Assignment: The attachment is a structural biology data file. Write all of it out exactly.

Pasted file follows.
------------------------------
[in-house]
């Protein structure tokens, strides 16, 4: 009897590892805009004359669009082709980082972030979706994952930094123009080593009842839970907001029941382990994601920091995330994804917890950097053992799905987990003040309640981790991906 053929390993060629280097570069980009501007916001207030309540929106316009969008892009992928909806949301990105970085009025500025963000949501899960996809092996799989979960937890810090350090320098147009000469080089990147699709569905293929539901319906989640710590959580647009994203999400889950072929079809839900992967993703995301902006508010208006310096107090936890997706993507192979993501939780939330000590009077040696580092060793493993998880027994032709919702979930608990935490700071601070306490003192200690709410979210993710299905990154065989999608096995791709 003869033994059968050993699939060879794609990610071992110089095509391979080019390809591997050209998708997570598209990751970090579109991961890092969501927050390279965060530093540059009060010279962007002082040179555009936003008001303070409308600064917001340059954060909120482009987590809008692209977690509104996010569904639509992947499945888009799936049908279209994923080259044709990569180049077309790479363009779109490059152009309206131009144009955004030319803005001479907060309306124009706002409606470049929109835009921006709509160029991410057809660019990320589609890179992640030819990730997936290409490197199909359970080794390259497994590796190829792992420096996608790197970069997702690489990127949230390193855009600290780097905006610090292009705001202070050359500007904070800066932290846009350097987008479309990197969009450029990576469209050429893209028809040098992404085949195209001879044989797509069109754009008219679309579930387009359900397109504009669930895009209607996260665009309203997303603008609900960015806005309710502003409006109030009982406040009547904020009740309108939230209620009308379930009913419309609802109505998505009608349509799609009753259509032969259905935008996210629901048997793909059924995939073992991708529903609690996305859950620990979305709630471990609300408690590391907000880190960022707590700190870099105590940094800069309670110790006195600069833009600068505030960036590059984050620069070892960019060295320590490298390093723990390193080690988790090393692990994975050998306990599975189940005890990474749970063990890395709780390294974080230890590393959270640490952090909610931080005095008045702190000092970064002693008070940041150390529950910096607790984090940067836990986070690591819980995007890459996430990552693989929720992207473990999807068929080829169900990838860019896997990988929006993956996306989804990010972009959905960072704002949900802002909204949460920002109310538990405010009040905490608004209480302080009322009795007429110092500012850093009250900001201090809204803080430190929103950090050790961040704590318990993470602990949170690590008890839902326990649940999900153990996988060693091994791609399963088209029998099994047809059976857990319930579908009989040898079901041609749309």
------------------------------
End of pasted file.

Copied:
[in-house]
């Protein structure tokens, strides 16, 4: 009897590892805009004359669009082709980082972030979706994952930094123009080593009842839970907001029941382990994601920091995330994804917890950097053992799905987990003040309640981790991906 053929390993060629280097570069980009501007916001207030309540929106316009969008892009992928909806949301990105970085009025500025963000949501899960996809092996799989979960937890810090350090320098147009000469080089990147699709569905293929539901319906989640710590959580647009994203999400889950072929079809839900992967993703995301902006508010208006310096107090936890997706993507192979993501939780939330000590009077040696580092060793493993998880027994032709919702979930608990935490700071601070306490003192200690709410979210993710299905990154065989999608096995791709 003869033994059968050993699939060879794609990610071992110089095509391979080019390809591997050209998708997570598209990751970090579109991961890092969501927050390279965060530093540059009060010279962007002082040179555009936003008001303070409308600064917001340059954060909120482009987590809008692209977690509104996010569904639509992947499945888009799936049908279209994923080259044709990569180049077309790479363009779109490059152009309206131009144009955004030319803005001479907060309306124009706002409606470049929109835009921006709509160029991410057809660019990320589609890179992640030819990730997936290409490197199909359970080794390259497994590796190829792992420096996608790197970069997702690489990127949230390193855009600290780097905006610090292009705001202070050359500007904070800066932290846009350097987008479309990197969009450029990576469209050429893209028809040098992404085949195209001879044989797509069109754009008219679309579930387009359900397109504009669930895009209607996260665009309203997303603008609900960015806005309710502003409006109030009982406040009547904020009740309108939230209620009308379930009913419309609802109505998505009608349509799609009753259509032969259905935008996210629901048997793909059924995939073992991708529903609690996305859950620990979305709630471990609300408690590391907000880190960022707590700190870099105590940094800069309670110790006195600069833009600068505030960036590059984050620069070892960019060295320590490298390093723990390193080690988790090393692990994975050998306990599975189940005890990474749970063990890395709780390294974080230890590393959270640490952090909610931080005095008045702190000092970064002693008070940041150390529950910096607790984090940067836990986070690591819980995007890459996430990552693989929720992207473990999807068929080829169900990838860019896997990988929006993956996306989804990010972009959905960072704002949900802002909204949460920002109310538990405010009040905490608004209480302080009322009795007429110092500012850093009250900001201090809204803080430190929103950090050790961040704590318990993470602990949170690590008890839902326990649940999900153990996988060693091994791609399963088209029998099994047809059976857990319930579908009989040898079901041609749309």